First Cross-Country Automobile Trip
Horatio Nelson Jackson, accompanied by mechanic Sewall K. Crocker, made the first cross-country automobile trip in 1903, in a Winton automobile that was manufactured in Ohio.
By the mid-1890s, Alexander Winton, a bicycle manufacturer in Cleveland, Ohio, had become interested in designing an automobile. He built his first motorized vehicle in 1896. It looked rather strange by modern-day standards, as Winton used bicycle tires in his first design. He organized the Winton Motor Carriage Company on March 15, 1897, and on March 24, 1898, became known for the first commercial sale of an automobile in the United States.
Like many automobile manufacturers, Winton used races and cross-country tours to promote his product and test innovations in designs. Jackson's successful cross-country trip helped establish the reliability of automobiles made by the Winton Motor Carriage Company.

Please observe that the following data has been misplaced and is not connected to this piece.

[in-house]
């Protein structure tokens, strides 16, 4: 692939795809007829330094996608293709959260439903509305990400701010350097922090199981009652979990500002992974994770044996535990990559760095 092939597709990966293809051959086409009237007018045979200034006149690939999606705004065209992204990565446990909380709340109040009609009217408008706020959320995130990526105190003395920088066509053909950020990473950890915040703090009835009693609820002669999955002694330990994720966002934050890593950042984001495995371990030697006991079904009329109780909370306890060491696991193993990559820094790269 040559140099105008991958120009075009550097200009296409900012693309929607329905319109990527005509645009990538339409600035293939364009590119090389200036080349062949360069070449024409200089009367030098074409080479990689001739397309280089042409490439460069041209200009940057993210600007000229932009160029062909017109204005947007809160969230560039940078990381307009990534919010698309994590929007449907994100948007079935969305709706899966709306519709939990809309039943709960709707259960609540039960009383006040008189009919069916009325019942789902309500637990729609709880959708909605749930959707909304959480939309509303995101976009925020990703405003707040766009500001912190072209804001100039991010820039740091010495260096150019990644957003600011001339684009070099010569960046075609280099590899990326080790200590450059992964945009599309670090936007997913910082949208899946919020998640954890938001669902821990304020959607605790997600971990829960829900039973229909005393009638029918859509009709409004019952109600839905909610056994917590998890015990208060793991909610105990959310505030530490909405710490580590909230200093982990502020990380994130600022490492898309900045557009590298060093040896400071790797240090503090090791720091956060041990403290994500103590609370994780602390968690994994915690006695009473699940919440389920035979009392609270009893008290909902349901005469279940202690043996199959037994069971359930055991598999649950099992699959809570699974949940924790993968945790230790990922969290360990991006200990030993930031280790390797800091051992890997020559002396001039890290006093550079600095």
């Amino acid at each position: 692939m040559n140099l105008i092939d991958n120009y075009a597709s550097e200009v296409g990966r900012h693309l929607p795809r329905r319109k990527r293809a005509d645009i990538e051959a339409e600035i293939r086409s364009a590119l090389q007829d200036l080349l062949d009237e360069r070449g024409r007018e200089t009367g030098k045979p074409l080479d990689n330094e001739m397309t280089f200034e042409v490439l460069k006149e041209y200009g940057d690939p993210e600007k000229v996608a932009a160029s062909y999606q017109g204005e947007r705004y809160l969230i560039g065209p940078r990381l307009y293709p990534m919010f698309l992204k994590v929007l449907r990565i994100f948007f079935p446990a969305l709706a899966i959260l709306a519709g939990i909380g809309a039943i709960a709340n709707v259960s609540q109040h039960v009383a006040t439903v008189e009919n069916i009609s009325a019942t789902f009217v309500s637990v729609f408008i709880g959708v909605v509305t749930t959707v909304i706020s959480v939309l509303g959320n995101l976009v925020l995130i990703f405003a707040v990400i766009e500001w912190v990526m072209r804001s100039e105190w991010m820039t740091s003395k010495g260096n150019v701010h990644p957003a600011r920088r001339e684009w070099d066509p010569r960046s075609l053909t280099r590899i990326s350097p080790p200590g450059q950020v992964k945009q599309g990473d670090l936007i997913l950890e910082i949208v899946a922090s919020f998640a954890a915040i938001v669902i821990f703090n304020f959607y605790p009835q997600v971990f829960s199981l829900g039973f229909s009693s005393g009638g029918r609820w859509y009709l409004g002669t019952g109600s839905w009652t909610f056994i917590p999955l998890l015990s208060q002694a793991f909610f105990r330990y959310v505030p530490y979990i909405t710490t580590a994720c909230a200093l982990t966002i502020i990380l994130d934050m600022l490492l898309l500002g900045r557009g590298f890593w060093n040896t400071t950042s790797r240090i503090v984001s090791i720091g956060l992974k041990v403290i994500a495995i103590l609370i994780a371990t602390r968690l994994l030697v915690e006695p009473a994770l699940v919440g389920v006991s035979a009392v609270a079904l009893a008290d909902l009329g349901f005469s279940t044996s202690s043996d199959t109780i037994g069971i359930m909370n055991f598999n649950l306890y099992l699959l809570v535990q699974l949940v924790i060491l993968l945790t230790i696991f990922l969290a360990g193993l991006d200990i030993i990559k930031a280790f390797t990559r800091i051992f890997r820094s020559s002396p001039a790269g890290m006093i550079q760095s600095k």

Although Winton's automobile feats were well known, the Winton Motor Carriage Company was struggling by the 1920s, as the automobile industry became more competitive. Every Winton automobile was custom made. Assembly lines made other companies' vehicles less expensive to build. In 1924, Winton stopped producing automobiles entirely.